The following Table illustrates the process of counting votes and distributing preferences in an STV election in a 3-member electorate with 1,000 voters and a quota of 251 votes. It is an example only, and is designed to show a situation where surplus votes are distributed before the lowest-polling candidates are eliminated.
stv1.png
On the first count, Smith was the only candidate with enough votes to be elected. He had 19 votes more than the quota – that is, 19 surplus votes. They were distributed to other candidates on the second count, but this still did not enable any of the other candidates to reach the 251-vote quota.

As a result, on the third count, the 151 votes of the lowest polling candidate – Crane – were distributed to the remaining candidates (other than to Smith, who had already been elected). Arawhata received two-thirds of the Crane preferences, reached a total of 285 votes, and so was elected on the third count.

The fourth count distributed Arawhata's 34 surplus votes. Twenty-six of them went to Tawa, which took her over the required quota of 251 votes, and she became the third and final candidate to be elected.

What would Parliament look like?

STV is a form of proportional representation. Usually, the number of MPs elected from each political party will be about the same as the party’s share of all the first-preference votes across the country. It allows smaller parties and candidates with a significant degree of local support to be elected to Parliament.

The outcome in Single Transferable Vote elections can be illustrated by looking at the results of the last two elections for the 166-member lower house of the Irish Parliament (Dail Eireann).
stv2.png
In 2007 the Fianna Fail Party won slightly less than 42% of the nation-wide first preference votes and got 47% of the seats in the Dail Eireann. The second biggest party won just over 27% of the first preference votes throughout the country as a whole and just under 31% of the seats.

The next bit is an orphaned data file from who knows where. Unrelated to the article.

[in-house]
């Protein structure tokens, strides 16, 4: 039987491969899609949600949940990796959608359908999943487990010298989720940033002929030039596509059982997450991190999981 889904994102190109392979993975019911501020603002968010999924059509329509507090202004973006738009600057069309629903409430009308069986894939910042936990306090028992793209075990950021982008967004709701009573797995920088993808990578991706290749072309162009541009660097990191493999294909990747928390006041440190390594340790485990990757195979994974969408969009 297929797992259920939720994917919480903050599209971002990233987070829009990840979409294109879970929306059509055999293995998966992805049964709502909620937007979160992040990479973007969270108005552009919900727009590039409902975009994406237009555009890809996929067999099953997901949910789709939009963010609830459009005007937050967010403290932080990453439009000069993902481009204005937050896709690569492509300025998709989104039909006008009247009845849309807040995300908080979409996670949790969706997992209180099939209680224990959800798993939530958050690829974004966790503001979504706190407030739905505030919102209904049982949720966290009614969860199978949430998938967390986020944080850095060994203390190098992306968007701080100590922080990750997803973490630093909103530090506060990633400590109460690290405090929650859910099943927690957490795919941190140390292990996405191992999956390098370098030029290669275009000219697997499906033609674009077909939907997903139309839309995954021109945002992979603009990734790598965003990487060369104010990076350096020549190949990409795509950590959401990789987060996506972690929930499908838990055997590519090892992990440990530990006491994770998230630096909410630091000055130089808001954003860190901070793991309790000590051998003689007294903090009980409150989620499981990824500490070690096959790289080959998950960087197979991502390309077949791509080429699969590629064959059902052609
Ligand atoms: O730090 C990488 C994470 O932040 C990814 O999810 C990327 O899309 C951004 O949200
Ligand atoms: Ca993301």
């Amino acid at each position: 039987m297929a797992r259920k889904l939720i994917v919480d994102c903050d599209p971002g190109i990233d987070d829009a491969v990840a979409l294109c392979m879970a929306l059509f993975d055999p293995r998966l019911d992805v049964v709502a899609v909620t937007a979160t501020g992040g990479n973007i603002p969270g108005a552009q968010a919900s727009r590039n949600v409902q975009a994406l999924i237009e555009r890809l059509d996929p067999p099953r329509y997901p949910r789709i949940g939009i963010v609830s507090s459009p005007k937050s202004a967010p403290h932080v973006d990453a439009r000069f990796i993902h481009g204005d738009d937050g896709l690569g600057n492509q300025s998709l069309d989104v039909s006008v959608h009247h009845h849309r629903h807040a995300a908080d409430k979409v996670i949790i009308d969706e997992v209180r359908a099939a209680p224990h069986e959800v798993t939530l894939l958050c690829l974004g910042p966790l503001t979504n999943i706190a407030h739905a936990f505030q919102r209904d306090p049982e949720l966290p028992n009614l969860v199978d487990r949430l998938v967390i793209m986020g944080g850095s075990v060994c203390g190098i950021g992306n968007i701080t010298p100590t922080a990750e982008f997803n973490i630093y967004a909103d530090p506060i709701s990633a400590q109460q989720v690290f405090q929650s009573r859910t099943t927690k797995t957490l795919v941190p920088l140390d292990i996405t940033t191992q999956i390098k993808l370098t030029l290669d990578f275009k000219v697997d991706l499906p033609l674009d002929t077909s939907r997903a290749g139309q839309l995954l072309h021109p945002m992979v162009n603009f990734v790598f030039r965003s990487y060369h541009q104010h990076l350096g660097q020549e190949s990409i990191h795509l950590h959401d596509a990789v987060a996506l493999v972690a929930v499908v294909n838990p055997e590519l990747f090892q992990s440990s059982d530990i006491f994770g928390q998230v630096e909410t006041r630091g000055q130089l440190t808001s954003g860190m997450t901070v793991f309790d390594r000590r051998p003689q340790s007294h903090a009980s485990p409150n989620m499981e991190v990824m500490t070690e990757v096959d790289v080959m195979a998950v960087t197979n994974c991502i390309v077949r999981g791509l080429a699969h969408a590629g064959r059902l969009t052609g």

Most of the small parties in Ireland won shares of the seats in Parliament that were about the same as their shares of the votes. In 2007, five independent candidates were elected to the 166-member Irish House of Representatives.
The most recent Irish parliamentary elections were held in February 2011. The results of the election are shown below. Fine Gael won 36% of the first preference votes and 46% of the seats. Although Fine Gael is notably over-represented in the current Irish Parliament, the overall results for all the other parties and for the independents roughly mirrors their shares of the first preference votes.

STV is widely regarded as a form of proportional representation, but it does not normally convert voters' support for parties into seats as precisely as some other forms of proportional representation (such as MMP).

stv3.png

What type of government is usually formed?

Under STV, coalitions or agreements between political parties are usually needed before governments can be formed.
After the 2007 election in Ireland, for example, a majority coalition government including the Fianna Fail, Green and Progressive Democrat parties was formed. Likewise, the 2011 Parliamentary elections in Ireland led to a majority Fine Gael-Labour coalition government.

Where is STV used?

STV is used for elections to the House of Representatives in Ireland, for the Parliament of Malta, for the House of Assembly (the lower house of Parliament) in Tasmania, and for the Australian Senate (the upper house of the Australian Parliament).

What are other names for the Single Transferable Voting system (STV)?

In parts of Australia STV is sometimes called the Hare-Clark voting system, and in the United States STV is sometimes referred to as Choice Voting. Political scientists have classified STV as an example of a preferential candidate-centred proportional representation voting system.

 

Last updated: 20 October 2015